Wednesday, June 28, 2017: 12:45 PM
Wednesday, June 28 & Thursday, June 29
Andreas Schindler1,2,3, Andreas Bartels1,2,3
1Vision and Cognition Lab, Centre for Integrative Neuroscience, University of Tübingen, Tübingen, Germany, 2Max Planck Institute for Biological Cybernetics, Tübingen, Tübingen, Germany, 3Department of Psychology, University of Tübingen, Tübingen, Germany
Vision and Cognition Lab, Centre for Integrative Neuroscience, University of Tübingen|Max Planck Institute for Biological Cybernetics, Tübingen|Department of Psychology, University of Tübingen
Tübingen, Germany|Tübingen, Germany|Tübingen, Germany
Spatial representations in distinct reference frames are essential for human behavior. Visual input is received in retinotopic coordinates. Our conscious experience of the environment is however non-retinotopic as eye- and head-movements are typically subtracted from retinal input to provide us with world-centered perceptual stability. Our immediate interactions with the external world occur in self-centered reference frames. Limb-actions are inherently body-centered and need to be invariant to eye- or head-movements. In turn, head- or body-movements shift different parts of the environment in and out of the field of view. Egocentric maps of our full surroundings are thus not only essential for the integration between different senses such as audition, vision, and touch but also assure the stable phenomenal experience of our surrounding based on continual updating of internal spatial maps in the face of changing sensory input. In the present study, we used a novel virtual reality paradigm that involved tilted head-positions during fMRI and multi-variate analyses to identify head- and body-centered representations, as well as attention modulation thereof.
Classically, the participant's fixed head and body orientation inside the scanner prevents disentangling head- from body-centered reference systems. To circumvent this problem, we used a modified version of a virtual reality paradigm we introduced previously (Schindler & Bartels 2013). Participants had to imagine the location of six distinct objects surrounding them arranged in a hexagon, including in front of them and behind them. Importantly, participants' heads were rotated by +60° or -60° in different conditions, such that head and body axes were misaligned. This paradigm allowed us to systematically disentangle head- from body- centered neural representations. In addition, participants performed this task in two distinct attention sets, either involving imagery in head- or body-centered coordinates. This allowed us to probe modulation of head- and body-centered spatial representations by attention to either reference frame.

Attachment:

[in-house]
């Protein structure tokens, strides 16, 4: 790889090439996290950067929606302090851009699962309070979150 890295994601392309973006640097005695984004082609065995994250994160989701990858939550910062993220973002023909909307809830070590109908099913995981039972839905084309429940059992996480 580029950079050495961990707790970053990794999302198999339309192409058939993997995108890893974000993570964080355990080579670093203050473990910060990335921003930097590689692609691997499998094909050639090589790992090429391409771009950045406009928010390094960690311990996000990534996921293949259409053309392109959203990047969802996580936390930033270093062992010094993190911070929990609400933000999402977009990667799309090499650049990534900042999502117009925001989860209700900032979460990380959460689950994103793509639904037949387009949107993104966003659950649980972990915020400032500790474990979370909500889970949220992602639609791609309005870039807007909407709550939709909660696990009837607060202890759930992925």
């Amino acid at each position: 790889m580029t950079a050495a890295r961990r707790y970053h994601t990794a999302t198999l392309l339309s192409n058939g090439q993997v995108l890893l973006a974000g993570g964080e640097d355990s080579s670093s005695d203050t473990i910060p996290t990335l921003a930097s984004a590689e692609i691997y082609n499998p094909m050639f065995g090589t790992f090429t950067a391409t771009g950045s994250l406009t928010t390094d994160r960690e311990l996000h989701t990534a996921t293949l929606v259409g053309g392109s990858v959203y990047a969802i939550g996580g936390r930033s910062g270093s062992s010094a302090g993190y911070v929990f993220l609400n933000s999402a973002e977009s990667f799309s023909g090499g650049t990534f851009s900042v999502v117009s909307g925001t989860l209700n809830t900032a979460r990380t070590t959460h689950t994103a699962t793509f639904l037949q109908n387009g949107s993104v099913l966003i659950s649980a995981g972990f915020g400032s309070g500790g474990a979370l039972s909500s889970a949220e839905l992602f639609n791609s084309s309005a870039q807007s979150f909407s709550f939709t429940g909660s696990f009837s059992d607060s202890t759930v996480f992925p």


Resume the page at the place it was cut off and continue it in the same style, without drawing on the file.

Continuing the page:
Participants underwent several days of extensive training in which they reached ceiling performance in learning the object locations within the surrounding hexagon. Training was performed outside the scanner using virtual reality goggles. Participants were placed in the center of a virtual hexagonal room that contained a unique object in each corner. Every few trials the participants' viewpoint rotated such that they faced a different corner, i.e., a different allocentric location. This allowed us to isolate six abstract egocentric directions, regardless of the identity of reference objects or of allocentric representations.
When performance reached criterion, participants were invited for fMRI scanning and performed a modified task inside the scanner. Using multivariate voxel analysis, we identified egocentric representations beyond the visual field according to body and head coordinates.
We found significant decoding of egocentric directions in head- as well as in body-centered reference frames in a network of brain areas associated to spatial processing, attention, and lesion-sites of spatial neglect patients. Among those were pre-cuneus, prefrontal cortex, and parietal cortex. Whereas egocentric codes for body- and head-centered representations overlapped in most regions, we also found biases towards either reference frame in some regions. Attention to body- or head-centered coordinates tended to modulate the decoding accuracy in favor of the respective representation.
Our results provide evidence for the presence of both, head- and body-centered neural spatial representations in the human brain. While most of these representations appear to be co-localized, a subset of brain areas was tuned to head or body coordinates. In addition, our results show that the distinct representations can be modulated by attention.
Higher Cognitive Functions:
Space, Time and Number Coding 1
BOLD fMRI 2
Learning and Memory:
Long-Term Memory (Episodic and Semantic)
Poster Session - Wednesday
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Schindler A, Bartels A; 2013; Parietal cortex codes for egocentric space beyond the field of view. Curr Biol. 2013 Jan 21;23(2)